Probably sand and limestone and that's about it. The narrator in the video claims that there is a ladder, but it's conspicuously not visible in the shot. It almost seems like a reference to the crackpot theory of a Hall of Records or something along these lines. An article in Smithsonian Magazine describes the extensive archeological work of Mark Lehner: ...


8

First: A warning. What you're going to get on this website is going to be the fruits of the Documentary Hypothesis and similar historical approaches. This often clashes with some folks' "fixed beliefs". I'm a Christian myself, and have no issue reconciling my faith with secular scholarship, but some faith traditions have big problems with it. The first ...


8

The small opening shown in the video you link, which a worker covered with what looks like a temporary hatch cover, is probably related to ground water erosion testing and abatement projects. The same article linked by Brian Z has the following section at the end (emphasis mine): Today, the Sphinx is still eroding. Three years ago, Egyptian authorities ...


8

This website has a section on agriculture and horticulture in Ancient Egypt with reference to the creation and maintenance of irrigation canals ...on either side of the Nile. I would assume that if you have irrigation canals on the west bank you would also have fields and such to utilize the water. There seems to be a number of references on the site but I'...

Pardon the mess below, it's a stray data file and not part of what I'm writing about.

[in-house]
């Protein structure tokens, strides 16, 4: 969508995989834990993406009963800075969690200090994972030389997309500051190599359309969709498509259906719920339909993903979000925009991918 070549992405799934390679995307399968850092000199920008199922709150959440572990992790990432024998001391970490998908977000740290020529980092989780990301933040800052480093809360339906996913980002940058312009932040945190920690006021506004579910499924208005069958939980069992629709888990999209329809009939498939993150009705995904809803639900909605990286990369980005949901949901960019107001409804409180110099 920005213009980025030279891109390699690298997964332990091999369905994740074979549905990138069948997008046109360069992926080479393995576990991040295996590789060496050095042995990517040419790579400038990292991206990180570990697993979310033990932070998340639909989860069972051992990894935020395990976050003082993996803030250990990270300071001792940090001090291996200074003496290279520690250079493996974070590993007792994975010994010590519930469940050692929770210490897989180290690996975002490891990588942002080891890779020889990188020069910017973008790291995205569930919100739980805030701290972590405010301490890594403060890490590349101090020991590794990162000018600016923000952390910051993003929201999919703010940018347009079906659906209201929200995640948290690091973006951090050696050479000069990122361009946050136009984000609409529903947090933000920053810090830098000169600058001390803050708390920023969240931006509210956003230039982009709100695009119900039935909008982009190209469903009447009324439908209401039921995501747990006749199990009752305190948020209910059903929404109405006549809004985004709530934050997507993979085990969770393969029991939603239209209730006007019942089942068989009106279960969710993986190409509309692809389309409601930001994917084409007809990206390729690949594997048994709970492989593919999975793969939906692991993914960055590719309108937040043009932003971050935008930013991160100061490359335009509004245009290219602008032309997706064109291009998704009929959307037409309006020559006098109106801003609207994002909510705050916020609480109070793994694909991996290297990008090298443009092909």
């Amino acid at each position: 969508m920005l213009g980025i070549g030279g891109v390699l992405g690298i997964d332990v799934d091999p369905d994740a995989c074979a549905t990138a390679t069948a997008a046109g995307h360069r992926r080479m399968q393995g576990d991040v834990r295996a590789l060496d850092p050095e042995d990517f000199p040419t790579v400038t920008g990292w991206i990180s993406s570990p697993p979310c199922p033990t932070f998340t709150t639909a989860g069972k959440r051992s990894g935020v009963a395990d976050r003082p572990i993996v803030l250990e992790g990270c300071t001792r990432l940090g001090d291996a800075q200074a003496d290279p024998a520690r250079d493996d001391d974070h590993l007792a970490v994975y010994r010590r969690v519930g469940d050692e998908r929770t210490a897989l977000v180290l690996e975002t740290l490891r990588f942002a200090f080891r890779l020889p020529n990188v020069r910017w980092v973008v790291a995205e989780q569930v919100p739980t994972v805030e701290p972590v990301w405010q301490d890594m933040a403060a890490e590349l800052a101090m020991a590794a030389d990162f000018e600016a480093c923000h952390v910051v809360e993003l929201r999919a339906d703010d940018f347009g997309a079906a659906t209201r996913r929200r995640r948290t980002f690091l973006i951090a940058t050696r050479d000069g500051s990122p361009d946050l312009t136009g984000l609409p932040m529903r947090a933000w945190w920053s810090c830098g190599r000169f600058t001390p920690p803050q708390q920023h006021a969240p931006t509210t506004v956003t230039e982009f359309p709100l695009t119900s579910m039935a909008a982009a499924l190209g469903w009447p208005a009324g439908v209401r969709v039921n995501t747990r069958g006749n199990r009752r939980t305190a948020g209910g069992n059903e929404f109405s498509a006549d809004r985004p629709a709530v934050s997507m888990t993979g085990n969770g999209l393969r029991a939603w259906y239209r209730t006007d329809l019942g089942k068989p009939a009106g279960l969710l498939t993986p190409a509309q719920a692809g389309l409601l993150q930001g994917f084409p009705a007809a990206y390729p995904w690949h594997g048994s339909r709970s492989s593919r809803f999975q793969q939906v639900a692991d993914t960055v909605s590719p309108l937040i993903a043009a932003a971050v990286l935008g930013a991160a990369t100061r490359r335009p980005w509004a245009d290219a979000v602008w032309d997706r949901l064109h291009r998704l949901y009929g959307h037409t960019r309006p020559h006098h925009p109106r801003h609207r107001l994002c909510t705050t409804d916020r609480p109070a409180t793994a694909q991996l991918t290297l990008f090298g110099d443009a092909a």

8

The sash you refer to is discussed at the Western Australian Museum website: When he is shown as a seated jackal/dog, Anubis often has a ribbon/sash tied around his neck. This looped red sash is a version of the sa sign, a word often translated as amulet, and it symbolised the protection of female deities. Not only Anubis wears this sash, it is ...


7

Why? Because successful ruling elites try to increase their wealth and power. Ancient Egypt was mainly arranged along the Nile with inhospitable desert to both East and West. This leaves only two directions for expansion. Egyptian polities expanded along both of them with the following results: Political unification of Egypt. Expulsion of inhabitants from ...


6

tl; dr The answer to the question in your title is that it depends on what you (and Herodotus) mean by 'dark-skinned'. There is certainly no evidence of any large black African population in Colchis (contrary to the claims of many afro-centrists). The quotes from the Quora answer will be dealt with individually below. Firstly, your question: Pindar, ...


6

Given that The British Museum Dictionary of Ancient Egypt, Margaret Bunson's Encyclopedia of Ancient Egypt and The Greenhaven Encyclopedia of Ancient Egypt - not to mention googling (for example, here and here) - all fail to mention any other individuals by the name of Imhotep, we can reasonably assume that there are no other known, notable ancient Egyptians ...


5

No ancient recipe has been found, however Dr. Delwen Samuel has chemically analyzed beer residues on ancient pottery. She suggests ancient Egyptians used malted emmer (emmet which had already been sprouted), which they ground and mixed with cool water; this was added to an equal quantity of emmer wheat which was ground and boiled with water. The mixture was ...


5

Yes there are, but not many it appears. An exhaustive list can be found in Hieroglyphenschlüssel: Entziffern, Lesen, Verstehen by Petra Vomberg and Orell Witthuhn, but this partial list gives one example: F39 𓄪 jmꜣḫ.